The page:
The Florida anthropologist

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The Florida anthropologist
Abbreviated Title:
Fla. anthropol.
Florida Anthropological Society
Place of Publication:
Florida Anthropological Society.
Publication Date:
Quarterly[<Mar. 1975- >]
Two no. a year[ FORMER 1948-]
Physical Description:
v. : ill. ; 24 cm.


Subjects / Keywords:
Indians of North America -- Antiquities -- Periodicals -- Florida ( lcsh )
Antiquities -- Periodicals -- Florida ( lcsh )
serial ( sobekcm )
periodical ( marcgt )


Contains papers of the Annual Conference on Historic Site Archeology.
Dates or Sequential Designation:
v. 1- May 1948-

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University of Florida
Holding Location:
Department of Special Collections and Area Studies, George A. Smathers Libraries, University of Florida
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Resource Identifier:
01569447 ( OCLC )
56028409 ( LCCN )
0015-3893 ( ISSN )


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THE FLORIDA ANTHROPOLOGIST is published quarterly in March,
June, September, and December by the Florida Anthropological
Society, Inc., c/o Room 130, The Florida State Museum, The
University of Florida, Gainesville, FL 32611. Subscription
is by membership in the Society for individuals and institu-
tions interested in the aims of the Society. Annual dues are
$6.00; student members $4.00. Requests for memberships and
general inquiries should be addressed to the Secretary; dues,
subscriptions, changes of address, and orders for back issues
to the Treasurer; manuscripts for publication to the Editor;
and newsletter items to the President. Second class postage
paid at Gainesville, Florida.


President: Raymond Williams
Dept. of Anthropology, Univ.
ofSouth Florida, Tampa, FL 33620

1st Vice President: George W. Percy
Div. of Archives, History and Records
Management, The Capitol,
Tallahassee, FL 32304

2nd Vice President: Paula J. Fields
1160 King Street
Merritt Island, FL 32952

Secretary: Nedra Lexow
1124 Harrison St.,
Hollywood, FL 33020

Treasurer: Norcott Henriquez
1510 Dewey St.
Hollywood, FL 33020

Directors at Large

Three years: Thomas C. Watson
203 Carolyn Avenue, Panama
City, FL 32401

Two years: Robt. C. Johnson
4250 Melrose Avenue,
Jacksonville, FL 32210

One Year: Ray. C. Robinson
1020 4th Street North,
St. Petersburg, FL 33701


Editor: Jerald T. Milanich
Department of Social Sciences
Florida State Museum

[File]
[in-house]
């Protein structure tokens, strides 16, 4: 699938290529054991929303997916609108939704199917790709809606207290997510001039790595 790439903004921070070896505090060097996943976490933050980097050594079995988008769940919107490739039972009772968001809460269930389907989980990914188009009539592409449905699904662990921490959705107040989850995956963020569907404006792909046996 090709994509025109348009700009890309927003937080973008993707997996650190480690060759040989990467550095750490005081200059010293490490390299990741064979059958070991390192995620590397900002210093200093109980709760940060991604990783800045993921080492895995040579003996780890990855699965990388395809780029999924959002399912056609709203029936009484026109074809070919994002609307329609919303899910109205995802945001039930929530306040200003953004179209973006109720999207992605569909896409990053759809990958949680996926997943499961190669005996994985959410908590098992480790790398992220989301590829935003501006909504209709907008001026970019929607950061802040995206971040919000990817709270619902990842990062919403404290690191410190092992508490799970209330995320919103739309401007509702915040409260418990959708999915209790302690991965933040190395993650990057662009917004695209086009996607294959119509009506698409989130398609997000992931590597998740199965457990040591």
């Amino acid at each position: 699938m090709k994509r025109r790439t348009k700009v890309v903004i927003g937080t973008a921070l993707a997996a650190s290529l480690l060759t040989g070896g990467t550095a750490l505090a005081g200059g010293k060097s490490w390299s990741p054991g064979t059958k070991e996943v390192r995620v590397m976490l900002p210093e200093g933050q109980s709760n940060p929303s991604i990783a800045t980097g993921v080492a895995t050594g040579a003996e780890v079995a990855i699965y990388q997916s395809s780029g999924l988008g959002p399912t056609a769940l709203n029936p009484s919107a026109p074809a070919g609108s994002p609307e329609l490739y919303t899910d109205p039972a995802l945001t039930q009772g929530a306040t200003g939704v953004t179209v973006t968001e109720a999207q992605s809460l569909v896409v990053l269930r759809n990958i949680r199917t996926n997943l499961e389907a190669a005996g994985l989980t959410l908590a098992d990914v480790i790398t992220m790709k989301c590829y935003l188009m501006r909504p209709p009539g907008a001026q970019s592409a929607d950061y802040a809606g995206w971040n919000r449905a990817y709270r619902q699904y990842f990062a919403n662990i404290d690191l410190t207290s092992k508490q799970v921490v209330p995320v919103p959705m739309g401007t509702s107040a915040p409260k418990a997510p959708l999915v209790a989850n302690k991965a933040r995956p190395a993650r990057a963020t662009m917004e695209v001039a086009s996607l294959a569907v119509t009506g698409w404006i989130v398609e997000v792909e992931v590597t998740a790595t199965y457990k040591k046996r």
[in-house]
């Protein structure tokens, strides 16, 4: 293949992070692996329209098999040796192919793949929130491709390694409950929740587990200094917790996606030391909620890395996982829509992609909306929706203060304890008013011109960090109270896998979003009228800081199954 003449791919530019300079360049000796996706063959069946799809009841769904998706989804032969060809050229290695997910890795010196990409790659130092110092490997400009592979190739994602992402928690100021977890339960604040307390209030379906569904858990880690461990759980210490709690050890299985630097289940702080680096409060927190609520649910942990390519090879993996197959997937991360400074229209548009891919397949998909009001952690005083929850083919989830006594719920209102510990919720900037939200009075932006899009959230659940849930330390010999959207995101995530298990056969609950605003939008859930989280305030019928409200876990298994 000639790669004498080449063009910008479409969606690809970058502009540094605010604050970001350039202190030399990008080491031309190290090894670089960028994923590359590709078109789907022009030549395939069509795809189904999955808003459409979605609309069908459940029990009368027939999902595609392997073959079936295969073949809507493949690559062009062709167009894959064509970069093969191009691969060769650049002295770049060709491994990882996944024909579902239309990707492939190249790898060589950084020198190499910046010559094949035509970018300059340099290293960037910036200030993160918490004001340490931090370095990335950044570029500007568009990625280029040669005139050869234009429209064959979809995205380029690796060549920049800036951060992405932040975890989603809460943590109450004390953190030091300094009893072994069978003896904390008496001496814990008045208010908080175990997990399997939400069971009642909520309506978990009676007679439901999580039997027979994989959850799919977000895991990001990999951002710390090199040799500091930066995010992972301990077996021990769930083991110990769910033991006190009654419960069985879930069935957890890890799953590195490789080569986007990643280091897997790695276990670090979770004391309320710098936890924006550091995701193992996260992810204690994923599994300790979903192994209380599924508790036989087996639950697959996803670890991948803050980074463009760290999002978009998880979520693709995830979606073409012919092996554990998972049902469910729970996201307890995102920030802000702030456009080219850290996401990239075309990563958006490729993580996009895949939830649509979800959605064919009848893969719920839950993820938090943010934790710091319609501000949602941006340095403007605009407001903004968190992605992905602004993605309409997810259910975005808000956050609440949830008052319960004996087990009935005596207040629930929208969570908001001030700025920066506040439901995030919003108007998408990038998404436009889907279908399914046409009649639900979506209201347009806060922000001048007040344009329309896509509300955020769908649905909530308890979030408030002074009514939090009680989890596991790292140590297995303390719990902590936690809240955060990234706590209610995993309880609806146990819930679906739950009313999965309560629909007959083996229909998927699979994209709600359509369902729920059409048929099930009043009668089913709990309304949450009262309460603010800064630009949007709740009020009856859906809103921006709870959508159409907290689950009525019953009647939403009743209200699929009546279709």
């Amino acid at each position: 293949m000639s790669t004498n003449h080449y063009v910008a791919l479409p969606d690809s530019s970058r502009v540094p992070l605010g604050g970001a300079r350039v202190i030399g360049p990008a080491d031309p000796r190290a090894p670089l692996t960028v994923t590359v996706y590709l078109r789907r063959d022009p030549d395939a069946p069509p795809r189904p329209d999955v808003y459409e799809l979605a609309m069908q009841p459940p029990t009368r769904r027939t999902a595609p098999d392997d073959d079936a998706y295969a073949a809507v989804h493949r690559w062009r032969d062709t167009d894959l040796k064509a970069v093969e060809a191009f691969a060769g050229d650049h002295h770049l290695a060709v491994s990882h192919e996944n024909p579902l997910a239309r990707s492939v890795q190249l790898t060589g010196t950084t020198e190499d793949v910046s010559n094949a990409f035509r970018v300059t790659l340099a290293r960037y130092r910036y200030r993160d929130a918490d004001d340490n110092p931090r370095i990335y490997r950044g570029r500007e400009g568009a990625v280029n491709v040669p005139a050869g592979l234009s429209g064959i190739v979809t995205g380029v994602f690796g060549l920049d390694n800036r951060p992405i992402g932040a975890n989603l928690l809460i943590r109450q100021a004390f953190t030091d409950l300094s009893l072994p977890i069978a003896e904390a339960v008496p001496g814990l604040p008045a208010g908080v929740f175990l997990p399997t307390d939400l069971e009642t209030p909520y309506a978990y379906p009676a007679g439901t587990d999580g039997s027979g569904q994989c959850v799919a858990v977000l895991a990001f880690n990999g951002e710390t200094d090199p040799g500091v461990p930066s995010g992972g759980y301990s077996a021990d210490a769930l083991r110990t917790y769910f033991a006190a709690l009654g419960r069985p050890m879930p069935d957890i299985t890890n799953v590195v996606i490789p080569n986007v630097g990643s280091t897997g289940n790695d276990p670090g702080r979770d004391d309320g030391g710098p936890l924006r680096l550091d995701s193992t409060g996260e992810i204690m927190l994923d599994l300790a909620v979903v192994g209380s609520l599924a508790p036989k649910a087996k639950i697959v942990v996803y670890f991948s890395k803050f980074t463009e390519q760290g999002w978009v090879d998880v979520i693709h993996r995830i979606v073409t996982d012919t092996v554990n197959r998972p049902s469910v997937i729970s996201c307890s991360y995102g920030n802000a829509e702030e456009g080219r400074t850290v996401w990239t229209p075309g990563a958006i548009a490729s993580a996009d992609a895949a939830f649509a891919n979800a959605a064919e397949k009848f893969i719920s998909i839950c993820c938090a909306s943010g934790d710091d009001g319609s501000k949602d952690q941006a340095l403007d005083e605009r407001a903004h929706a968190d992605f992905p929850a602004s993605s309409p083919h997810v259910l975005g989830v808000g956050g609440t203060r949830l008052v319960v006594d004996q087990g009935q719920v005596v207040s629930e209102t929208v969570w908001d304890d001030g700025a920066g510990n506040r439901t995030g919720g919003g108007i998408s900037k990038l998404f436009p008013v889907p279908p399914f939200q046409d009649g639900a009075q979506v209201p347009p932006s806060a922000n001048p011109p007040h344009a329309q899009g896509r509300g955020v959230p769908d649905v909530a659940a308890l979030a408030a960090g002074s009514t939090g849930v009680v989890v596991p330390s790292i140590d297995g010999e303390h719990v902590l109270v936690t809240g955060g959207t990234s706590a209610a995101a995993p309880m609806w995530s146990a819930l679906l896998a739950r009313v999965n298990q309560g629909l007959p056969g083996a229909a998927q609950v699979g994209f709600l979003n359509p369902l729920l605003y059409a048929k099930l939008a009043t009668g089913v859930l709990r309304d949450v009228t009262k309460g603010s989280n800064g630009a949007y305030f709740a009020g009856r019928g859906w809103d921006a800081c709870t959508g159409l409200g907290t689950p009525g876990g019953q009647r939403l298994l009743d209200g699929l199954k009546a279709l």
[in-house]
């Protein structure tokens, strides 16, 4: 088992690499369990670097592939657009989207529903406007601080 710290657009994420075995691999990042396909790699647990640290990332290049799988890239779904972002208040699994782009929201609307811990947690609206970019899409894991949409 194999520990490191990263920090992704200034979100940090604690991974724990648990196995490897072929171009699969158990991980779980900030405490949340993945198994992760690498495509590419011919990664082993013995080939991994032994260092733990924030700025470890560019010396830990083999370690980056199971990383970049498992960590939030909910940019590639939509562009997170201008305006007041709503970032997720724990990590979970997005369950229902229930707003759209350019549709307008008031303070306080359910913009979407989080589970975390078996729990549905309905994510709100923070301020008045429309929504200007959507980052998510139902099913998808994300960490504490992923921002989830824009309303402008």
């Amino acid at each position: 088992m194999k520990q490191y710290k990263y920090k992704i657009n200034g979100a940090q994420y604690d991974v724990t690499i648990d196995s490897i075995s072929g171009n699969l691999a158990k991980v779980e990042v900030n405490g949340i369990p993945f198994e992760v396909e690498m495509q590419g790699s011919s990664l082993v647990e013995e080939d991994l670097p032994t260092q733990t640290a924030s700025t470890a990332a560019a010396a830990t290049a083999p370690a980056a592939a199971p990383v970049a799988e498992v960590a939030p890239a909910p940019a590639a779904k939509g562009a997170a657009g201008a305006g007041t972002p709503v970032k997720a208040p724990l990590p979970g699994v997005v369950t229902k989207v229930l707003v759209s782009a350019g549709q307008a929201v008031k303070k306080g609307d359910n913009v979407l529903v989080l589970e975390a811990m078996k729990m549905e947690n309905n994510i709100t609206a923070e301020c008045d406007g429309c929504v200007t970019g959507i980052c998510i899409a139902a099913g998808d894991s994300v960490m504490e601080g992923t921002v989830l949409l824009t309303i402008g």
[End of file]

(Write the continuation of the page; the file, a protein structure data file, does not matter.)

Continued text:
Gainesville, FL 32611

Editorial Board:
Kathleen A. Deagan
Dept. of Anthropology
Florida State University

Albert C. Goodyear
Institute of Archeology
and Anthropology
University of South Carolina

Roger T. Grange, Jr.
Dept. of Anthropology
University of South Florida

Editorial Assistant:
Ann S. Cordell
University of Florida

John W. Griffin
Historic Key West Preservation
Board, Key West

George W. Percy
Division of Archives, History
and Records Management
Florida Dept. of State




Contents Page

Editor's Page ....................................... 88
An Analysis of Shark Tooth Tools from the Boca
Weir Site in South Florida,
by John F. Furey .............................. 89
An Anglo Sucking Cure from Rural North Florida,
by Joseph N. Henderson ....................... 103
A Second Spanish Period Log Water Pump, Duval
County, Florida,
by William M. Jones .......................... 110
The Roberts Bay Site, Sarasota, Florida,
by George M. Luer ............................ 121
A Chronology for the Aboriginal Cultures of
Northern St. Simon's Island, Georgia,
by Jerald T. Milanich ........................ 134


Two conferences are scheduled for the fall which may be of
interest to members of the Florida Anthropological Society. The
Southeastern Archaeological Conference Annual Meeting is being held
jointly with the Conference on Historic Site Archaeology at the
College Inn, University of Southwestern Louisiana, Lafayette,
Louisiana. For information on the conference contact Jon L. Gibson,
Box 4-0198, USL Station, Lafayette, LA 70504.

Treasure hunters, archeologists, and environmentalists will
meet at a conference in Key West November 4 and 5 to discuss conflicts
that develop between commercial shipwreck salvors and those who
demand governmental regulations to preserve the wreck sites for
cultural study. The conference is free and open to all interested
individuals. Registration begins at 12:00 noon on Friday, November 4,
at Florida Keys Community College in Key West. Contact Mr. Baxter
Wood, Treasure Salvors, Inc., Key West, Florida, area code 305-294-